Nihilism was a political and cultural stance among some of the young Russian intelligencia. Some of them engaged in revolutionary violence such as bombings and assassinations. "Nihilism" began as a term of derision and (as often happens with such terms) some of these young people ended embracing the term as a badge of honor as Bazarov did. Something of this sort: "If you call those who want to overthrow the old corrupt and debunked traditions and political dogmas a 'nihilist' then Yes! I am a nihilist!" It was a statement of defiance against the old order.

The coolest thing about the nihilists was what they wore. I don't know where the costume came from but they wore tartans (Scottish plaid), long beards, boots, and blue sunglasses and they often carried around huge walking sticks. I'm not making this up. Basically, it's the best Halloween costume ever!

There are other definitions of nihilism of course including black turtle necked sprockets of the Big Lebowski but when I hear the word I always imagine the 19th century Russians. That said, I'm not at all sympathetic to that cause, quite the opposite.

Also, the original coinage of the word "nihilism" is usually traced back to Jacobi, a defender of Faith, in a polemic against Kant's new philosophical system.


Perhaps proof that Nihilism is much more useful when referring to a certain context rather than as an all-encompassing belief.

Christians used to call people who did not believe in their god atheists. In the same sense a nihilist concerning Christianity is much more useful a term than "We believe in nothing, Lebowski", though I do love that quote.
 
Mentally Ill
 
Reply Mon 22 Feb, 2010 01:46 pm
@Scottydamion,
How can a person have no beliefs? That doesn't even make sense.
I don't think any nihilists exist according to that definition...
 
Minimal
 
Reply Sat 27 Feb, 2010 03:31 am
@Mentally Ill,
Mentally Ill;131099 wrote:
How can a person have no beliefs? That doesn't even make sense.
I don't think any nihilists exist according to that definition...


This is why, practically speaking, a Nihilist would be just an individual who recognises ultimately there is no intrinsic meaning to anything bar what we personally instil. You can recognise the nihilistic imperative and still have a moral system for pragmatic reasons.

- Minimal.

---------- Post added 02-27-2010 at 07:56 PM ----------

Merry Prankster;117108 wrote:
I think Nihilism and Determinism go hand in hand. Because we are each set on a trajectory through life at the moment of birth and there is no way for us to change this original point of departure (which is basically everything you are) that where you end up in the future is largely out of your control and the aspects that you can control you can't predict how they will affect you (for example, the way different people affect you cannot be understood) so there is no point in trying to plan out the future because it is simply impossible except in very superficial ways (your job). So, I think accepting that nothing you do matters enables you to tear down the delusion of control and see through to the mechanisms of determinism and when you are more aware about how life really is largely out of your control you can better see the pattern and how it is likely to play out and that will help you stay on your heels and simply go with the flow.


I do not see how you made a connection to Nihilism being related to Determinism. Determinism is looking at life as some mechanical construct with no volitional capacity. Nihilism is the view that all our conceptions of "value" are not present objectively in the fabric of the universe and that our values are personal construct of society and conscious experience. Although Nihilism introduces itself as a synthetic and sterile concept it is not necessarily the mechanistic view of a Determinist - with that being said, you can be a nihilistic Determinist.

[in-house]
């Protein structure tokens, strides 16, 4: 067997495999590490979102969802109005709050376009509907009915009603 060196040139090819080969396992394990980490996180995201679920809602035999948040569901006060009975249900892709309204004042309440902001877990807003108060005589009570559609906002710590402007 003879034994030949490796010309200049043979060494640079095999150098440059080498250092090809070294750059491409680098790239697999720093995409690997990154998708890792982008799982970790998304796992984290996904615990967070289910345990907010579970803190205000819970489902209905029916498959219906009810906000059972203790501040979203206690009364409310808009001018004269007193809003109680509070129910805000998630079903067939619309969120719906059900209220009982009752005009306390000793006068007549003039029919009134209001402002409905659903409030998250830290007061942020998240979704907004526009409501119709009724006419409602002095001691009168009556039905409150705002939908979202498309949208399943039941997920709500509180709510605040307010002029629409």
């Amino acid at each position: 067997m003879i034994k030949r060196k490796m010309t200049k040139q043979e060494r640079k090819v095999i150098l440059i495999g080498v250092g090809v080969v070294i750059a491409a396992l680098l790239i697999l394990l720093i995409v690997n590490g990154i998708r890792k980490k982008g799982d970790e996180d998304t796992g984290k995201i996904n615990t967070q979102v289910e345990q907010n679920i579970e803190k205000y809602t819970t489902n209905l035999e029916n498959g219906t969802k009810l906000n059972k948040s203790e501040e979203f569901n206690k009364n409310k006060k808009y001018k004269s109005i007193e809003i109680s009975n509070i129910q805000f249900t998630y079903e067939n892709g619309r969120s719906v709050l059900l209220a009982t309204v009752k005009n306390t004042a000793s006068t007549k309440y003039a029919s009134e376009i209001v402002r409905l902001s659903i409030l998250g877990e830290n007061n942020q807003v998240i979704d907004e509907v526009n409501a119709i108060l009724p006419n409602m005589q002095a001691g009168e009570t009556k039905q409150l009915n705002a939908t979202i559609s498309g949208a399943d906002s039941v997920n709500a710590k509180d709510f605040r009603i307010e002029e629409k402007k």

The major distinction here is that Nihilists can recognise the capacity of volition - a conflation of "determined" constituents that are predictable can allow for the emergence of volition. A Determinist will argue that we still manifest the predictability of our constituents and not recognise the conflation and emergence of different capacities - "freedom" is an illusion. A Determinist sees the bricks and mortar and refuses it can make a house; a Nihilist thinks this metaphorical "house" gives us the capacity to make value systems for pragmatic reasons. You also need to recognise that these systems of value are not "useless" they are just not objectively a part of reality (that is intrinsically present), however they are derived from social views of ethicality/morality and circumstances to serve practical agendas - they matter at a microcosmic level as opposed to the universal order ;-)

- Minimal.
 
Mentally Ill
 
Reply Mon 1 Mar, 2010 07:52 pm
@Minimal,
"This is why, practically speaking, a Nihilist would be just an individual who recognises ultimately there is no intrinsic meaning to anything bar what we personally instil. You can recognise the nihilistic imperative and still have a moral system for pragmatic reasons."

That's what I said earlier in this forum and someone said that I was describing existentialism.
I don't think that a nihilist is someone who recognizes ultimately there is no intrinsic meaning to anything, but that a nihilist is literally someone who holds no beliefs about life or the world. They don't trust that their bed will be there in the morning and must have live extremely timidly.
But like I said, even if you say you hold no beliefs you are, I think, holding the belief that there is no truth...Impossible and paradoxical, I think.